Patience can work with young quarterbacks, and usually it’s required to a degree. Peyton Manning’s amazingly absurd numbers so far this year — and, well, most years — have made us forget that even he slugged through his rookie year during that 1998 season so long ago. Manning completed only 56.7 percent of his passes while throwing 28 interceptions, numbers that still stand as career worsts.
Josh Freeman took that rookie gut shot in 2009 while still showing signs he’d develop, signs he then followed through on with a 2010 season in which he threw only six interceptions to 25 touchdown passes, and his completion percentage rose dramatically from 54.5 to 61.4.
Then the slow descent began, one that was given plenty of spiral hangtime due to Freeman’s status as a first-round pick. Mercifully, it ended today with the announcement that he’ll be benched, and Mike Glennon will start against the Cardinals this Sunday.
And with that, we have our first quarterback benching of the 2013 season after only three weeks. The Browns will surely follow by default and keep Brandon Weeden chained to a bench even once he’s healthy, and surely the Vikings will soon tire of their own developmental quarterback who isn’t developing.
But Freeman gets the noble distinction of being the first, and has he ever earned it. Granted, he’s thrown against some tough defenses over the last three weeks, including the vastly improved Saints’ secondary. But no starting quarterback should complete less than 50 percent of his passes in three straight games, even if he’s playing monstrous space cyborgs. Freeman’s overall completion percentage rests at 45.7, which accurately represents his wayward crosshairs. An equally wayward gameplan wasn’t helping, as the average depth of Freeman’s throws thus far was 11.1 yards, the league’s second-highest rate.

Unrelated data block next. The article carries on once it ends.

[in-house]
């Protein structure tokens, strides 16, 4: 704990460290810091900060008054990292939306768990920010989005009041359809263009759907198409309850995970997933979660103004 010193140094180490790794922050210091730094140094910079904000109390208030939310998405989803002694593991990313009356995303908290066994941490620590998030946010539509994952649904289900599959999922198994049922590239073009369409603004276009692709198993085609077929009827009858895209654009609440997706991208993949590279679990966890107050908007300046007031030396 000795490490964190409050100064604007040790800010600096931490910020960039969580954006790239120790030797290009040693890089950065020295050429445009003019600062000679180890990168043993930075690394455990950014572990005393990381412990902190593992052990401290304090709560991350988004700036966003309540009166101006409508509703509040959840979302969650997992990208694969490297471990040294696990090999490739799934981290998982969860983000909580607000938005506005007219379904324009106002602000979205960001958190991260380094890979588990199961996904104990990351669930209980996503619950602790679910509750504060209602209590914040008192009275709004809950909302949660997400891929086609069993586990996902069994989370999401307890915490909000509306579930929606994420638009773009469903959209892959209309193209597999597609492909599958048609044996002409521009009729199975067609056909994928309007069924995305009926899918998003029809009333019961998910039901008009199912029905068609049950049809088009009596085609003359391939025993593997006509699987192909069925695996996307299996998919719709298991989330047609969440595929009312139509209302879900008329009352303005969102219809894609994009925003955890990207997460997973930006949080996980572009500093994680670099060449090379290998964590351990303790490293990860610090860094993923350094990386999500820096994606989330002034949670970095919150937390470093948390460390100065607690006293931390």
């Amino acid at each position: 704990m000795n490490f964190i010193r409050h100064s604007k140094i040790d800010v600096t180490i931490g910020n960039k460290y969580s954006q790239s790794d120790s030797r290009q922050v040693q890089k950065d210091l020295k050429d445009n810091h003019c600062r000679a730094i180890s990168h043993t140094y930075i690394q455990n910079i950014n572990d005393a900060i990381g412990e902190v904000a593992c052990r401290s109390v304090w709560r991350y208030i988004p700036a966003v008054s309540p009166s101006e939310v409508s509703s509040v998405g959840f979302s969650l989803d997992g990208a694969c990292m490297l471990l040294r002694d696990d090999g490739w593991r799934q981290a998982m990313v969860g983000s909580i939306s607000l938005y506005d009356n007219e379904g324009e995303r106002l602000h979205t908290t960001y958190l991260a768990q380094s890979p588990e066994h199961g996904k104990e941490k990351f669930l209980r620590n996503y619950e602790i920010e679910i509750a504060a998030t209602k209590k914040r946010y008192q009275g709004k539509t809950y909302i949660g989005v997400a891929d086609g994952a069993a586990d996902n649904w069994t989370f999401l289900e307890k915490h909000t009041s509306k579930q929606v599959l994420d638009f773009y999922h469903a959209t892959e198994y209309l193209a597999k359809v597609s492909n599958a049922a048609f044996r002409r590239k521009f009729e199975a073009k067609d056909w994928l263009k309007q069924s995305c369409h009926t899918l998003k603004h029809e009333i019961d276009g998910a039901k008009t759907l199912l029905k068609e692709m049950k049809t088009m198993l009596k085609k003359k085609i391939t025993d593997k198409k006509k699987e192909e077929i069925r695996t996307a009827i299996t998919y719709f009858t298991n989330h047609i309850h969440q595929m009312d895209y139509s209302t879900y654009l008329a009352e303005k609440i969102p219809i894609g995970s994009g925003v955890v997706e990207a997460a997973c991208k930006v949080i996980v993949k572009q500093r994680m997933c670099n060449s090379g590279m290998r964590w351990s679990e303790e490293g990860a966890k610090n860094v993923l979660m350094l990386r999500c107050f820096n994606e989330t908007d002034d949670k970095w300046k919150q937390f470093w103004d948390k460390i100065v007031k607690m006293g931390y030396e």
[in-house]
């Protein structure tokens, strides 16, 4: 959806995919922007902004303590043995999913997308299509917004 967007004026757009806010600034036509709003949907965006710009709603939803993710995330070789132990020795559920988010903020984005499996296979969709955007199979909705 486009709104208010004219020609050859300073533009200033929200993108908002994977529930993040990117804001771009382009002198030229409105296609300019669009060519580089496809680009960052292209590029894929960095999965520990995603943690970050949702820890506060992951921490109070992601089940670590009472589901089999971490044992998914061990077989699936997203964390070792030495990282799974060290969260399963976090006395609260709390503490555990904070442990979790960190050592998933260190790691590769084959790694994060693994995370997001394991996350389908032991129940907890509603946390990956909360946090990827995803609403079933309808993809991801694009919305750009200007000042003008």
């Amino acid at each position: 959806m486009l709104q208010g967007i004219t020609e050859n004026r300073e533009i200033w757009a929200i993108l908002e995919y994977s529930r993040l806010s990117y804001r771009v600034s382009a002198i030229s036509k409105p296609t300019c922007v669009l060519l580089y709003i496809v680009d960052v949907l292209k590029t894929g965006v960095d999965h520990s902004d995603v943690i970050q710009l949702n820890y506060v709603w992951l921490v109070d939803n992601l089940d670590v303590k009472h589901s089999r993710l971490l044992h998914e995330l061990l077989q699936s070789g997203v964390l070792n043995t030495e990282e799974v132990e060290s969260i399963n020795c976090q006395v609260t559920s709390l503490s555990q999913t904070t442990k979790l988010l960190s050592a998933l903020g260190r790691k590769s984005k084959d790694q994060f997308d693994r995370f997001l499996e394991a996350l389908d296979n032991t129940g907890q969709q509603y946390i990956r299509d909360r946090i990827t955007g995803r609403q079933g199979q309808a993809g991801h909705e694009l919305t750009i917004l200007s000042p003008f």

As a result the Bucs currently have the league’s second worst passing offense, while clipping along at an early pace of only 174.7 yards per game. Freeman was something far below great last year too when his accuracy was still horrendous (completion percentage of 54.8), but his tumble truly started late in the season, when he threw 10 of his 17 interceptions over the last five games.
Enter Glennon then, the third-round pick with an actual cannon for an arm (disclaimer: he doesn’t actually have a cannon for an arm). That’s the most encouraging aspect of his game, and one that gives us hope that the fantasy production of Vincent Jackson and Mike Williams won’t take an immediate beat down since they’re receiving passes from a rookie. Over his four years at North Carolina State Glennon completed 60.4 percent of his passes, and although there were signs of promise throughout the preseason when he received plenty of playing time, overall he looked like a rookie in August while averaging 5.7 yards per attempt, with 397 passing yards overall, three touchdowns, and three interceptions.
He’s a statue and pocket passer, which is becoming a throwback in today’s NFL. That means he’ll need great run support to be successful (which he has) along with great receivers (which he has), and a great offensive lone (which he pretty much has).
Now the Bucs just need a great quarterback. They’ve been waiting a long, long time for one of those.
#TBBucs in 38th season as franchise. Mike Glennon is 33rd starting QB (not counting 1987 strike season). NONE have made it to 2nd contract.
— Joey Johnston (@JJohnstonTBO) September 25, 2013
More notes, stray thoughts, and other such randomness
Terrelle Pryor is fine, he just doesn’t remember anything
To his credit, Terrelle Pryor played pretty well Monday night, even if the scoreboard says his team was shellacked by the Denver Broncos winning machine. He was a running threat as always, and he made several key deep throws while scrambling out of the pocket. But about that running and open-field exposure: it led to some scrambling of a different kind when Pryor was crunched between Broncos linebackers Wesley Woodyard and Danny Trevathan. It’s at that point when time stopped moving in Pryor’s mind Monday night.
Sorry about the loss RaiderNation. I don’t remember much ! Good hit by whoever it was. I heard our team fought well .. We will be back! — Terrelle Pryor (@TerrellePryor) September 24, 2013